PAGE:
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Barred Owl

Barred Owl Chicks Fledging

5-25-17 barred owl fledging2Unlike most young birds, Barred Owls fledge before they can fly. On average, they leave their nest when they are around eight weeks old, and don’t master flight until they’re about 12 weeks old. Fledging for a Barred Owl consists of climbing up out of the tree cavity where they spent their first two months, onto a nearby limb where its parents will tend to it. More often than not there is a nearby branch which it can hop to.

In the fledging depicted, the closest limb was a good 10-15 feet above the nesting cavity. With the help of its strong talons, beak and wings, the fledgling managed to scale the tree trunk up to a somewhat horizontal stub where it could get a good purchase. It may not have been the most graceful ascension, but the fact that it could manage to climb straight up for this distance without the assistance of any grasping fingers was impressive, to say the least.  Fledged Barred Owls continue to be fed by their parents until they can fly and capture their own prey.  (Photo: Barred Owl chick fledging – clockwise, starting from upper left)

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Barred Owls Parents Tending Chicks

5-12-17 adult owl in nest hole 241For about a month the female Barred Owl sits on her 1-5 eggs (usually 2 or 3) until her white, downy chicks hatch, usually around the end of April or beginning of May. At about two weeks (mid-May) their natal down is being replaced by a white-tipped gray-buff secondary down, and primary feathers are beginning to grow in.  They remain in their cavity nest for their first month.

It is pretty safe to assume that the adult owl in this photograph is a female as she is in constant attendance during the chicks’ first two weeks. The male brings her food which she tears into little bits so the chicks can swallow it. At the beginning of the third week, the female begins leaving the nest frequently to hunt. When she is at the nest, she often takes breaks from the kids and sits at the entrance surveying her surroundings.  At this point the chicks start consuming prey (that is delivered to them) on their own. In a week or two the chicks will also start appearing at the cavity entrance.  By their fourth or fifth week, the still-flightless chicks will leave the nest, but parental provision of food continues until fall.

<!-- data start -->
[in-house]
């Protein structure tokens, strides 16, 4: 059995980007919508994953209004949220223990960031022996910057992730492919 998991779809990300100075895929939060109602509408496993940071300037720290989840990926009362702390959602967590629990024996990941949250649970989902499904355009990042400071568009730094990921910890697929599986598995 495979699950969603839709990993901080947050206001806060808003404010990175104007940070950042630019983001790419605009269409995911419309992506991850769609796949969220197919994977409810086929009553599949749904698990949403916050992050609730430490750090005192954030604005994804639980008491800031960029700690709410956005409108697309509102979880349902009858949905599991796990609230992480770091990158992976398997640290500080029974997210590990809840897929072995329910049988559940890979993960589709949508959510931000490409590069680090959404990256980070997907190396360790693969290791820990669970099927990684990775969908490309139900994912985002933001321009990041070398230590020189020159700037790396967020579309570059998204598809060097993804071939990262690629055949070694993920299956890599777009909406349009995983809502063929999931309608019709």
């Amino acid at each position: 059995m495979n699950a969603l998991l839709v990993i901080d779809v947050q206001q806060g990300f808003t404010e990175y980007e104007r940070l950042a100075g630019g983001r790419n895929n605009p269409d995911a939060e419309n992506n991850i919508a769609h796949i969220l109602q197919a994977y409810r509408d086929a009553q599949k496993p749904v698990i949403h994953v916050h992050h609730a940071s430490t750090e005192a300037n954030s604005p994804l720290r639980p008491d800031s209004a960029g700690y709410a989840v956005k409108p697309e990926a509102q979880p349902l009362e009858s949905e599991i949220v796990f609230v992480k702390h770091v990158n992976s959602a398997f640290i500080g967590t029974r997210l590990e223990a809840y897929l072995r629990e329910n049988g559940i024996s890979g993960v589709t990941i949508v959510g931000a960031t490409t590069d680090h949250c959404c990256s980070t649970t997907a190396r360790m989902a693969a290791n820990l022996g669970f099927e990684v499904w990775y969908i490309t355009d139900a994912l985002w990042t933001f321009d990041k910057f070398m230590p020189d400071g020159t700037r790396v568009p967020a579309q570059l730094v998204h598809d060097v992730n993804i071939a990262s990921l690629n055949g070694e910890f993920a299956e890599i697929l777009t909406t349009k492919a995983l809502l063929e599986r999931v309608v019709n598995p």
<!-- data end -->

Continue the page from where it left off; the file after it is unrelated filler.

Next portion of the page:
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Feathered Fishermen

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Using their keen eyesight and sense of hearing, Barred Owls typically sit and perch on a branch, surveying the ground beneath them for whatever morsel appears, small mammals and birds being at the top of their list during the winter, with more emphasis on amphibians, reptiles, fish and invertebrates during the warmer months.

Several times I have observed a Barred Owl taking advantage of a vernal pool that was teaming with life, specifically Wood Frogs and Spring Peepers. Perched in a nearby tree, the owl kept an eye out for any sign of movement in the water.  When ripples appeared near the shore it would swoop down to the water’s edge in an attempt to grasp a frog with its talons. Although it met with repeated failure, success was inevitable due to the plethora of distracted mating frogs.

Because they lack hair and feathers, frogs may be underestimated when scientists dissect owl pellets to see what Barred Owls eat. Given the frequency with which I have observed these feathered fishermen, I would think that might be very likely.

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Cavity-nesting Birds Wasting No Time

4-21-17 black-capped chickadee nest building IMG_4765There are roughly 85 species of North American birds that are cavity nesters – birds that excavate nesting holes, use cavities resulting from decay (natural cavities), or use holes created by other species in dead or deteriorating trees.   Many of them get a jump start on open-nesting birds, due to added protection from the elements. Barred owls, titmice, chickadees, wood ducks, woodpeckers, bluebirds, mergansers – many have chosen a nest site and are busy excavating, lining a cavity or laying eggs long before many other species have even returned to their breeding grounds.